SEOUL – When South Korean President Park Geun-hye turned to a lawyer known as her “Bulletproof Vest” to defend her in a corruption case that could lead to impeachment and criminal prosecution, she may have had little choice.
Although Yoo Yeong-ha is not among the country’s better-known lawyers, he wears his die-hard loyalty to the embattled president as a badge of honor, a rarity for Park as the scandal around her deepens.
A remote figure even at the height of her popularity, Park has now been deserted by many of her allies, including her own justice minister.
For weeks, hundreds of thousands of people have come out on the streets of Seoul demanding Park resign. Her current popularity rating is just 4 percent, a record low. On Thursday, she made her first public appearance in over three weeks.
And on Saturday, opposition parties filed an impeachment motion against Park. Backed by 171 lawmakers in the 300-seat legislature, it will be put to a vote in the National Assembly on Friday, lawmakers said.
Yoo is slightly built and youthful-looking for his 54 years. Dressed casually in jeans and a sweater under a knit jacket, he met Reuters at a location he insisted be kept confidential to fend off media attention.
“I did not hesitate even one second when offered the job as her lawyer,” he said, speaking over sips of flower tea. “I have complete faith in the president.”
Yoo was a legal adviser to Park’s Saenuri Party, standing for parliament three times under its banner, and losing each time.
Park, then a lawmaker, gave Yoo a ringing personal endorsement during his unsuccessful 2008 run for parliament.
“Candidate Yoo Yeong-ha is a partner with whom I have long thought and felt alike, and a person that I know and trust more than anyone else,” Park said in a videotaped statement.
Yoo said he meets with Park in the presidential Blue House, where he takes notes by hand as he is not allowed to take his personal laptop inside. He later transcribes his notes to a desktop computer.
Yoo declined to provide details of his conversations with Park, 64, but described her as calm and strong.
“Korean presidents in general are lonely. She is keeping a cool head now and I believe she will get through this dark tunnel,” he said.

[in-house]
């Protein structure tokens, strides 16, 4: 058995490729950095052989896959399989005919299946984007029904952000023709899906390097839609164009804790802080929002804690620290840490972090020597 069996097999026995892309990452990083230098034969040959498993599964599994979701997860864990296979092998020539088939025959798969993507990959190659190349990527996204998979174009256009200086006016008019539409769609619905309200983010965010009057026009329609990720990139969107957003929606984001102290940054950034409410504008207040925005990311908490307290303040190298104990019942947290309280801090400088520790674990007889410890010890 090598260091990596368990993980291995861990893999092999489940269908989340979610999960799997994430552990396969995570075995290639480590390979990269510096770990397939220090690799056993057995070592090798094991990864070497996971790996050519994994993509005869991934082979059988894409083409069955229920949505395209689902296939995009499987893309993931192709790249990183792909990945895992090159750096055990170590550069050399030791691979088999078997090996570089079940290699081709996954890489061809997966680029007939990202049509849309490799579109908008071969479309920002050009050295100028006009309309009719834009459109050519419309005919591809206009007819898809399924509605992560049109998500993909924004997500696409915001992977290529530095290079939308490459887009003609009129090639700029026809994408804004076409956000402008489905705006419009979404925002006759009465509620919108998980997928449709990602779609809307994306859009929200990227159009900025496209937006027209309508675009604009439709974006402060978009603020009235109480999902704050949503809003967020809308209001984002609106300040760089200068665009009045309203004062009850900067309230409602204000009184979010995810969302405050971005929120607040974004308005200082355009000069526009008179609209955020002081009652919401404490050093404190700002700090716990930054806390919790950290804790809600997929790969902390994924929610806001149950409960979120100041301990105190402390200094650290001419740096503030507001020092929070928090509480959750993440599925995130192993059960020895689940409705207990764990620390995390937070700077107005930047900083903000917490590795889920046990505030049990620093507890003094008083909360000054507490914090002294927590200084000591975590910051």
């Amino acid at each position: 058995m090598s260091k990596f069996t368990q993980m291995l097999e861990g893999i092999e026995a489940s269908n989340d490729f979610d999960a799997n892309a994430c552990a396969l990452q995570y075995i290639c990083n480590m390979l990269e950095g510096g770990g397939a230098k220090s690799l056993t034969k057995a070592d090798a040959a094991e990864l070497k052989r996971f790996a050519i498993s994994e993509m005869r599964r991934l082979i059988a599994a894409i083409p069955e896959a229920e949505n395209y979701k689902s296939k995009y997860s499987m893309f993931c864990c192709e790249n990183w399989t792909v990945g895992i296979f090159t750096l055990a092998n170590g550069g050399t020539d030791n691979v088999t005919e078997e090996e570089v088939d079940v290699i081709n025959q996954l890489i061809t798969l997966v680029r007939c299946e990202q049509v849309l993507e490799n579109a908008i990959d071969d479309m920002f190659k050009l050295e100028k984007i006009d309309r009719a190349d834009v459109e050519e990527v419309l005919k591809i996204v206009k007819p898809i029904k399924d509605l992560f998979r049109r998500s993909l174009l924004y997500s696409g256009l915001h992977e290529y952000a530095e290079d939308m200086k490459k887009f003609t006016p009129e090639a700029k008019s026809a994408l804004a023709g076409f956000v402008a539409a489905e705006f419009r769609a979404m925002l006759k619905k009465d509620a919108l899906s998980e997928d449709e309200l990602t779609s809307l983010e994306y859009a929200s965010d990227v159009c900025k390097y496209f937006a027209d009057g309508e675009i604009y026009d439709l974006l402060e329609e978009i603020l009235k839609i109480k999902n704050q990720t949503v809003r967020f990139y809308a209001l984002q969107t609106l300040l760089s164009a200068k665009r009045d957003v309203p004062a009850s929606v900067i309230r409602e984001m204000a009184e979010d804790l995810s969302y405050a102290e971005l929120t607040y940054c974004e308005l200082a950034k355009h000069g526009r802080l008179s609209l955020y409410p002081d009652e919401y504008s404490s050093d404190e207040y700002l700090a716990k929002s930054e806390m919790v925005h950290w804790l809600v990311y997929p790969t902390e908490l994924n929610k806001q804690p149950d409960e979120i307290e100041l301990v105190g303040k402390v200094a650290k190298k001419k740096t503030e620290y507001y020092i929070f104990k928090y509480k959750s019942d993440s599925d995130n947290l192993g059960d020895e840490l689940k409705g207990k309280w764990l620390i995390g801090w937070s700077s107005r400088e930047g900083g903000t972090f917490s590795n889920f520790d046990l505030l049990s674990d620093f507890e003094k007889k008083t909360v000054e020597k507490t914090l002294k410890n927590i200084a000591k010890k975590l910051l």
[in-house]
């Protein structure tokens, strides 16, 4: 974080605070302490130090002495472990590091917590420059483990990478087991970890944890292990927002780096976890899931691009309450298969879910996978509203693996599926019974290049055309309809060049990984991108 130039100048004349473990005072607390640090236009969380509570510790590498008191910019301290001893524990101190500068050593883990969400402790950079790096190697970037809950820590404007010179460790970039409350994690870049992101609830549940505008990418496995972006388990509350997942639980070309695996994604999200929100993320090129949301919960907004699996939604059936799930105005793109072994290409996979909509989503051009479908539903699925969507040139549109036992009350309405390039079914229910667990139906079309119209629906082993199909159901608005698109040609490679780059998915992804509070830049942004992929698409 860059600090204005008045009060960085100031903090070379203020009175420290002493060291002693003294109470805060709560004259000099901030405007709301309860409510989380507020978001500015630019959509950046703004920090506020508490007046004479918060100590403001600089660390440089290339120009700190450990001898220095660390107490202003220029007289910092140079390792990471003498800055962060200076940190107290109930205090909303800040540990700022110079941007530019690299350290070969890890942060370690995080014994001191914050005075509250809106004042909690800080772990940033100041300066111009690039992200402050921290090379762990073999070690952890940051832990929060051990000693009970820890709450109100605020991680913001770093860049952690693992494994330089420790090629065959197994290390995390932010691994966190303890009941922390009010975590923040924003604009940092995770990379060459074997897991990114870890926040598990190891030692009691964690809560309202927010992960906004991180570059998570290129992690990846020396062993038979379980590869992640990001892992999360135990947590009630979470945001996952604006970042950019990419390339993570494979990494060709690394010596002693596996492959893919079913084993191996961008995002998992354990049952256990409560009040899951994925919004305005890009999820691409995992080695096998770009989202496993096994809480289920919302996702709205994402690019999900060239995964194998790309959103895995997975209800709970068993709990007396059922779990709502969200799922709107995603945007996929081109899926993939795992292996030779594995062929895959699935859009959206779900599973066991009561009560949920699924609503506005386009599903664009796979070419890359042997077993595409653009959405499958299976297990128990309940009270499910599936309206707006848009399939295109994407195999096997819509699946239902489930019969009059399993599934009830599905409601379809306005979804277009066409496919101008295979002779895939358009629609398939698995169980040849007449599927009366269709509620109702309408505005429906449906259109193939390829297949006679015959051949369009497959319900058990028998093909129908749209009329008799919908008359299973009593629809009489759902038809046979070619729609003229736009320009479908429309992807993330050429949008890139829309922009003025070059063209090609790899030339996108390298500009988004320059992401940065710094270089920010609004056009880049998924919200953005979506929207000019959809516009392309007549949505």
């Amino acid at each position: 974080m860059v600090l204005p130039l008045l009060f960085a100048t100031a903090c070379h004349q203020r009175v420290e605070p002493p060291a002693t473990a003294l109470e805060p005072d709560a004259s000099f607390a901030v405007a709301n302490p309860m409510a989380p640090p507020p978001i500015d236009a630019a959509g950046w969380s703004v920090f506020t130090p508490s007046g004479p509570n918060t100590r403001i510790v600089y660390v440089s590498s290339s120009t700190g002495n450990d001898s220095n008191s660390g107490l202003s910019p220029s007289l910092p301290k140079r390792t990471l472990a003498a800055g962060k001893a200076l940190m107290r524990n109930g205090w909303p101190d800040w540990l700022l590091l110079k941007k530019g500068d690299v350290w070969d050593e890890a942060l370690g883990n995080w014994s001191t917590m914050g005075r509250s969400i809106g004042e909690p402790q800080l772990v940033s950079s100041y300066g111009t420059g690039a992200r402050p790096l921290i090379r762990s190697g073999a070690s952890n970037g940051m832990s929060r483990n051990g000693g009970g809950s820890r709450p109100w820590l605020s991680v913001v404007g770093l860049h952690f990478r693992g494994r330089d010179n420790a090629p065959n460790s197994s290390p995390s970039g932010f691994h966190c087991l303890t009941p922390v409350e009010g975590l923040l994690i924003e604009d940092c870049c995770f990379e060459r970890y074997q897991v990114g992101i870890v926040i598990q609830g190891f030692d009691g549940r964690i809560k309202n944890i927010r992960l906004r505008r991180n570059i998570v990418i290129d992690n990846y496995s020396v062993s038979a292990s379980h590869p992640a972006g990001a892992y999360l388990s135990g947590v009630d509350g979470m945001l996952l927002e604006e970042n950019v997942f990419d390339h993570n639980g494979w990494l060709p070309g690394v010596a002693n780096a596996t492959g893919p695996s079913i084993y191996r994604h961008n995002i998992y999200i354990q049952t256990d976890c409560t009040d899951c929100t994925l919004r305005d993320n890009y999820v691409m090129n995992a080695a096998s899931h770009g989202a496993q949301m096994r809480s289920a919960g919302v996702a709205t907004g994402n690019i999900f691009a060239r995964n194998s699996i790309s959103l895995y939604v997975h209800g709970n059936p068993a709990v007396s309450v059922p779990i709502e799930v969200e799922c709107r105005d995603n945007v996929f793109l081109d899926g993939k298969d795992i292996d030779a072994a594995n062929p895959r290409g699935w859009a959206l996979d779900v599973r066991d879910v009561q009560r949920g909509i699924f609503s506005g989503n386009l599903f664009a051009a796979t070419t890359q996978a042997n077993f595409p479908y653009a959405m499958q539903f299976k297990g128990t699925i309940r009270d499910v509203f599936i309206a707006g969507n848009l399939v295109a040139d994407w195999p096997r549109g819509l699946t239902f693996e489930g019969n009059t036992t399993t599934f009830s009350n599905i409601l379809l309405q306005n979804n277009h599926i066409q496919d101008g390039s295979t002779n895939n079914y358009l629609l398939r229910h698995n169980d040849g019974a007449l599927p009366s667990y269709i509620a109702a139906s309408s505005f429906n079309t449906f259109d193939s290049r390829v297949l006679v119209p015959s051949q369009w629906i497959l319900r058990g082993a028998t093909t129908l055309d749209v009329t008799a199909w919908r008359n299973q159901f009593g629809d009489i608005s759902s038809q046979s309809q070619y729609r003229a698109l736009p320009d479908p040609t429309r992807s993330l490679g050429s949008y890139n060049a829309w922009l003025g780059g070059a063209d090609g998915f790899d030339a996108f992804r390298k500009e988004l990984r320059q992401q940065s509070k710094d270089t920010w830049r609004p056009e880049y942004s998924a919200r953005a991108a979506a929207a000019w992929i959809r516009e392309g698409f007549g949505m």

Yoo refers to Park deferentially and calls her his political mentor.
However, he became known for profanity-laced tweets in defense of Park during and after her successful presidential campaign in 2012.
“Can you just shut your mouth and be quiet? To your eyes 51.6 percent of people look like Nazi traitors?,” he tweeted in 2012 to a famous novelist who was critical of Park, after Park won with 51.6 percent of the vote.
That kind of language led local media to nickname him Park’s “Bulletproof Vest.”
Yoo later closed his Twitter account, and acknowledged that emotion may have gotten the better of him.
As a criminal lawyer, he is best known for defending a teenager in a notorious rape case eight years ago. The defendant was initially convicted but his jail term was suspended on appeal.
Legal experts said Yoo’s loyalty secured him the president’s brief.
“This case is very difficult for lawyers to take because public anger is so strong,” said Lee Heon-hwan, a professor at Ajou University Law School in Suwon, south of Seoul, adding it made sense for Park to hire a lawyer she trusts.
“Her scandal is so messy and fueling so much anger. Her lawyer will also get blamed, rather than being able to raise his or her name value.”
Rho Young-hee, a lawyer at Seoul law firm Cheon Il, said Park’s hiring of Yoo shows how much she prizes loyalty.
“I wouldn’t take that case even if I was offered. I don’t want my life to be ruined,” Rho said.
Park is alleged by prosecutors to have colluded with a longtime friend, Choi Soon-sil, to enable her to wield improper influence in government affairs and in fundraising by two foundations set up to back Park’s initiatives.
Park has denied wrongdoing but acknowledged carelessness in her ties with Choi. She has offered to resign, but the opposition has said it will vote this week on whether to impeach her.
On Wednesday, Park appointed a special prosecutor who will take over the probe by state prosecutors.
She is protected from indictment as long as she is president but she remains subject to an investigation and would lose her immunity if she leaves office.
Yoo declined to discuss his legal strategy. He said he is working day and night to defend Park during the investigation, and has lost 4 kilograms since he was appointed on Nov. 15.
“I never surrender to what is wrong, I don’t back down,” he said. “It is my calling to clear all allegations laid against the president and find the truth. I am going together with the president till the end.”